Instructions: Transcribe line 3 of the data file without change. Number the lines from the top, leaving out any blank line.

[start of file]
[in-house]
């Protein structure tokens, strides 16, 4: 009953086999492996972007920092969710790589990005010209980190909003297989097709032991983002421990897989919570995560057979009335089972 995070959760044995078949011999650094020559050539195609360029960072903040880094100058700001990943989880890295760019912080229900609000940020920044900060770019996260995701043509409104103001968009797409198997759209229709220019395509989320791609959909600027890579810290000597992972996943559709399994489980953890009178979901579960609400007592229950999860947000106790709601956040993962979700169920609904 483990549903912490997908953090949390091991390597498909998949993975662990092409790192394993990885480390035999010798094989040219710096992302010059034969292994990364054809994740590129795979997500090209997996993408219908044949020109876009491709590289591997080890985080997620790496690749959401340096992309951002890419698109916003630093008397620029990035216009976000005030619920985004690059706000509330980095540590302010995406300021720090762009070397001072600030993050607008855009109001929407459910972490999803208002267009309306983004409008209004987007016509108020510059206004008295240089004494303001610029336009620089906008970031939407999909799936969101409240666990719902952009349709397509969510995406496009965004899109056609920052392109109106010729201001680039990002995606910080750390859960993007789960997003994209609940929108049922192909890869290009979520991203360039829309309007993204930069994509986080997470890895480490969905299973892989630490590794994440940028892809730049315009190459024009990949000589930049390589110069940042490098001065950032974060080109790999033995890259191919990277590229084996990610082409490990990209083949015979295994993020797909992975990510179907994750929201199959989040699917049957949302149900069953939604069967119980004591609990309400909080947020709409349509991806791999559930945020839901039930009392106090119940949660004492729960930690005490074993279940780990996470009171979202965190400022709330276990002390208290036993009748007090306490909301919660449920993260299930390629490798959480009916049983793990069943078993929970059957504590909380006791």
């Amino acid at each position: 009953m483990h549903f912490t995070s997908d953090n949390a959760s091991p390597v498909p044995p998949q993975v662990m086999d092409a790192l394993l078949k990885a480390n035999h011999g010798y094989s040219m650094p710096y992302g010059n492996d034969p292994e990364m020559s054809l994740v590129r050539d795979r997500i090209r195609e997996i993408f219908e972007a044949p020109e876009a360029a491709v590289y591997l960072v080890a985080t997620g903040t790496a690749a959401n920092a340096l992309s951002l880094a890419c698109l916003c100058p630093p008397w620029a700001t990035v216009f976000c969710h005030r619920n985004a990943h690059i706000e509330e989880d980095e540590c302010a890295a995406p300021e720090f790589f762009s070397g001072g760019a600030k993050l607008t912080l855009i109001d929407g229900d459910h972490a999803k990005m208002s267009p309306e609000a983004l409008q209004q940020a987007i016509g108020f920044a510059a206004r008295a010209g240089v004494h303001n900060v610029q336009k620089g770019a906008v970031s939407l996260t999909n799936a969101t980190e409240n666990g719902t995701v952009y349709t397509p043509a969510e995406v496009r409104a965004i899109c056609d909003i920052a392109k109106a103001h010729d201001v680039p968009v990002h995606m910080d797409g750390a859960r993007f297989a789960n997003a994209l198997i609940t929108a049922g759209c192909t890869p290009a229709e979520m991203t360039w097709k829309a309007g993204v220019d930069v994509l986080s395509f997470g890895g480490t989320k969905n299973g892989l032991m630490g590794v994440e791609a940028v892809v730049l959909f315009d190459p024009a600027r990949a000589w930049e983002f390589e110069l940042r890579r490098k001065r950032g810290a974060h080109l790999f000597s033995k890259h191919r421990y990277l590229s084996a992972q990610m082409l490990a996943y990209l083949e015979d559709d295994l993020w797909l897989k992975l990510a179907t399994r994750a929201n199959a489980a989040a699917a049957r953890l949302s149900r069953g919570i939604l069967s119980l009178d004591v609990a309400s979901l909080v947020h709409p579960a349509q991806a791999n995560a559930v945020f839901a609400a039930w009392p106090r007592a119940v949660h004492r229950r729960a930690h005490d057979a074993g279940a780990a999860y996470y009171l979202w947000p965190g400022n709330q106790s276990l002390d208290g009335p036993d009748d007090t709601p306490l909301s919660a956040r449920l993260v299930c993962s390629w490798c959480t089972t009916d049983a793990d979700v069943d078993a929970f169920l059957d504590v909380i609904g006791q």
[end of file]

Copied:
């Amino acid at each position: 009953m483990h549903f912490t995070s997908d953090n949390a959760s091991p390597v498909p044995p998949q993975v662990m086999d092409a790192l394993l078949k990885a480390n035999h011999g010798y094989s040219m650094p710096y992302g010059n492996d034969p292994e990364m020559s054809l994740v590129r050539d795979r997500i090209r195609e997996i993408f219908e972007a044949p020109e876009a360029a491709v590289y591997l960072v080890a985080t997620g903040t790496a690749a959401n920092a340096l992309s951002l880094a890419c698109l916003c100058p630093p008397w620029a700001t990035v216009f976000c969710h005030r619920n985004a990943h690059i706000e509330e989880d980095e540590c302010a890295a995406p300021e720090f790589f762009s070397g001072g760019a600030k993050l607008t912080l855009i109001d929407g229900d459910h972490a999803k990005m208002s267009p309306e609000a983004l409008q209004q940020a987007i016509g108020f920044a510059a206004r008295a010209g240089v004494h303001n900060v610029q336009k620089g770019a906008v970031s939407l996260t999909n799936a969101t980190e409240n666990g719902t995701v952009y349709t397509p043509a969510e995406v496009r409104a965004i899109c056609d909003i920052a392109k109106a103001h010729d201001v680039p968009v990002h995606m910080d797409g750390a859960r993007f297989a789960n997003a994209l198997i609940t929108a049922g759209c192909t890869p290009a229709e979520m991203t360039w097709k829309a309007g993204v220019d930069v994509l986080s395509f997470g890895g480490t989320k969905n299973g892989l032991m630490g590794v994440e791609a940028v892809v730049l959909f315009d190459p024009a600027r990949a000589w930049e983002f390589e110069l940042r890579r490098k001065r950032g810290a974060h080109l790999f000597s033995k890259h191919r421990y990277l590229s084996a992972q990610m082409l490990a996943y990209l083949e015979d559709d295994l993020w797909l897989k992975l990510a179907t399994r994750a929201n199959a489980a989040a699917a049957r953890l949302s149900r069953g919570i939604l069967s119980l009178d004591v609990a309400s979901l909080v947020h709409p579960a349509q991806a791999n995560a559930v945020f839901a609400a039930w009392p106090r007592a119940v949660h004492r229950r729960a930690h005490d057979a074993g279940a780990a999860y996470y009171l979202w947000p965190g400022n709330q106790s276990l002390d208290g009335p036993d009748d007090t709601p306490l909301s919660a956040r449920l993260v299930c993962s390629w490798c959480t089972t009916d049983a793990d979700v069943d078993a929970f169920l059957d504590v909380i609904g006791q």